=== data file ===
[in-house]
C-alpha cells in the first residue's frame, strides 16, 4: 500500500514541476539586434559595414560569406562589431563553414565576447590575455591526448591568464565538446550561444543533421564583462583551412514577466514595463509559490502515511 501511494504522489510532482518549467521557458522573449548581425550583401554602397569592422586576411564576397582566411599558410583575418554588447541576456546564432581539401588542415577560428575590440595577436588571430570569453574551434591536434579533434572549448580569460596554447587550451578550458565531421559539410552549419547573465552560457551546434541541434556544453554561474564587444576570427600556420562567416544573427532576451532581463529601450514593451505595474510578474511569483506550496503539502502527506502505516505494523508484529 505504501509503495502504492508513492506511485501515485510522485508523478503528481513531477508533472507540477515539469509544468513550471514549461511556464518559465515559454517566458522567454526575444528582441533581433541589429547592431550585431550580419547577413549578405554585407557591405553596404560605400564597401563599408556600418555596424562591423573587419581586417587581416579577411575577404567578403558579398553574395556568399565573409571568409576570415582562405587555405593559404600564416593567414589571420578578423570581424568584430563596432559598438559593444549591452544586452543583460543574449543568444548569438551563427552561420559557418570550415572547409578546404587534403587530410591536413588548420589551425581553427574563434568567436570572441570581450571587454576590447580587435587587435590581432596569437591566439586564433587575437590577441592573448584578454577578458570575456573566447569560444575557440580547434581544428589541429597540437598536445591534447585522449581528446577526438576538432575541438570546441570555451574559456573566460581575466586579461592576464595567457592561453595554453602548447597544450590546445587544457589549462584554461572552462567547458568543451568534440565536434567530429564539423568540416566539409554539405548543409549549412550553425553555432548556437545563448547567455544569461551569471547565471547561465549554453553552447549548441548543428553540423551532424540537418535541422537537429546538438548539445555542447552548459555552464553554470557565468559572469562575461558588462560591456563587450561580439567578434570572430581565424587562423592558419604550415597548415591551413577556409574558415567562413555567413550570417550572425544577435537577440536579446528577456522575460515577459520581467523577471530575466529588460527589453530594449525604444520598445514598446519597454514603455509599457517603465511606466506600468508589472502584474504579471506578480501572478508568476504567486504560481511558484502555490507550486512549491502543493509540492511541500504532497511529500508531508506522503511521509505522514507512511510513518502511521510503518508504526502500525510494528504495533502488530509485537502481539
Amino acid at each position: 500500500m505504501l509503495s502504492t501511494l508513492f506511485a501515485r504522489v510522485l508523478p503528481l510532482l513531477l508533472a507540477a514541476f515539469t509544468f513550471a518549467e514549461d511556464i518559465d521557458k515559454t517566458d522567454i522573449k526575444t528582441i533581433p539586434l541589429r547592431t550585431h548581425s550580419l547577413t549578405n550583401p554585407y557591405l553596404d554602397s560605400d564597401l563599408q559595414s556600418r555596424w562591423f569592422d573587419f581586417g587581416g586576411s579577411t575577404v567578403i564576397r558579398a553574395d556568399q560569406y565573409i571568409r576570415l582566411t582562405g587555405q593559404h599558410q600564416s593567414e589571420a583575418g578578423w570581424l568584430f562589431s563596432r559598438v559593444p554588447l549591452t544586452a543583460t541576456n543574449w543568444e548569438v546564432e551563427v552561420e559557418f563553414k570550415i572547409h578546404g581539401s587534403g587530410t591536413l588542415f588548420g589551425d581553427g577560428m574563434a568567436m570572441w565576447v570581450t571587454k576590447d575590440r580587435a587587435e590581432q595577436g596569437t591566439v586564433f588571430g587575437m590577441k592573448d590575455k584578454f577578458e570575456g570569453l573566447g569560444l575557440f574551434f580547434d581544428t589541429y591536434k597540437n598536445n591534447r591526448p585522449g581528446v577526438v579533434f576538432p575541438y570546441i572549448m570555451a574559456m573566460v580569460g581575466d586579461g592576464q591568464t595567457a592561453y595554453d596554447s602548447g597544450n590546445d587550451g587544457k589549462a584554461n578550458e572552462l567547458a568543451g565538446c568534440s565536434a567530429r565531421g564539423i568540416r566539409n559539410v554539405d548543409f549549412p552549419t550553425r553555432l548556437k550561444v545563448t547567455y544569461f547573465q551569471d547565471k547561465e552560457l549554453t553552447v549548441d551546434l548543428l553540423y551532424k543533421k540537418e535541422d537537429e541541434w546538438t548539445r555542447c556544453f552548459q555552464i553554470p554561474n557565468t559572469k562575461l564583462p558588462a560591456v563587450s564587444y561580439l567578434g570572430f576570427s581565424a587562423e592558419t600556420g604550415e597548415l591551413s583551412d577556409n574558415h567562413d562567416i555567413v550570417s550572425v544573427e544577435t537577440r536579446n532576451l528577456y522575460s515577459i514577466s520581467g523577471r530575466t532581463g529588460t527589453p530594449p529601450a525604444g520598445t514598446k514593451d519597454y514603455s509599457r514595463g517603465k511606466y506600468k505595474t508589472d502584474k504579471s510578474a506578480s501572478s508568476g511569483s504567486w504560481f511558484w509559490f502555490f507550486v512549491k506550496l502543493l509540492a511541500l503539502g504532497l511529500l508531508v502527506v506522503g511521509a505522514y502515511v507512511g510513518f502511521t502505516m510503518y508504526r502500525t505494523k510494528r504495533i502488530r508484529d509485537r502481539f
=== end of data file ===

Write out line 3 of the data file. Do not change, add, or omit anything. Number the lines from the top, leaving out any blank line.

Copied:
Amino acid at each position: 500500500m505504501l509503495s502504492t501511494l508513492f506511485a501515485r504522489v510522485l508523478p503528481l510532482l513531477l508533472a507540477a514541476f515539469t509544468f513550471a518549467e514549461d511556464i518559465d521557458k515559454t517566458d522567454i522573449k526575444t528582441i533581433p539586434l541589429r547592431t550585431h548581425s550580419l547577413t549578405n550583401p554585407y557591405l553596404d554602397s560605400d564597401l563599408q559595414s556600418r555596424w562591423f569592422d573587419f581586417g587581416g586576411s579577411t575577404v567578403i564576397r558579398a553574395d556568399q560569406y565573409i571568409r576570415l582566411t582562405g587555405q593559404h599558410q600564416s593567414e589571420a583575418g578578423w570581424l568584430f562589431s563596432r559598438v559593444p554588447l549591452t544586452a543583460t541576456n543574449w543568444e548569438v546564432e551563427v552561420e559557418f563553414k570550415i572547409h578546404g581539401s587534403g587530410t591536413l588542415f588548420g589551425d581553427g577560428m574563434a568567436m570572441w565576447v570581450t571587454k576590447d575590440r580587435a587587435e590581432q595577436g596569437t591566439v586564433f588571430g587575437m590577441k592573448d590575455k584578454f577578458e570575456g570569453l573566447g569560444l575557440f574551434f580547434d581544428t589541429y591536434k597540437n598536445n591534447r591526448p585522449g581528446v577526438v579533434f576538432p575541438y570546441i572549448m570555451a574559456m573566460v580569460g581575466d586579461g592576464q591568464t595567457a592561453y595554453d596554447s602548447g597544450n590546445d587550451g587544457k589549462a584554461n578550458e572552462l567547458a568543451g565538446c568534440s565536434a567530429r565531421g564539423i568540416r566539409n559539410v554539405d548543409f549549412p552549419t550553425r553555432l548556437k550561444v545563448t547567455y544569461f547573465q551569471d547565471k547561465e552560457l549554453t553552447v549548441d551546434l548543428l553540423y551532424k543533421k540537418e535541422d537537429e541541434w546538438t548539445r555542447c556544453f552548459q555552464i553554470p554561474n557565468t559572469k562575461l564583462p558588462a560591456v563587450s564587444y561580439l567578434g570572430f576570427s581565424a587562423e592558419t600556420g604550415e597548415l591551413s583551412d577556409n574558415h567562413d562567416i555567413v550570417s550572425v544573427e544577435t537577440r536579446n532576451l528577456y522575460s515577459i514577466s520581467g523577471r530575466t532581463g529588460t527589453p530594449p529601450a525604444g520598445t514598446k514593451d519597454y514603455s509599457r514595463g517603465k511606466y506600468k505595474t508589472d502584474k504579471s510578474a506578480s501572478s508568476g511569483s504567486w504560481f511558484w509559490f502555490f507550486v512549491k506550496l502543493l509540492a511541500l503539502g504532497l511529500l508531508v502527506v506522503g511521509a505522514y502515511v507512511g510513518f502511521t502505516m510503518y508504526r502500525t505494523k510494528r504495533i502488530r508484529d509485537r502481539f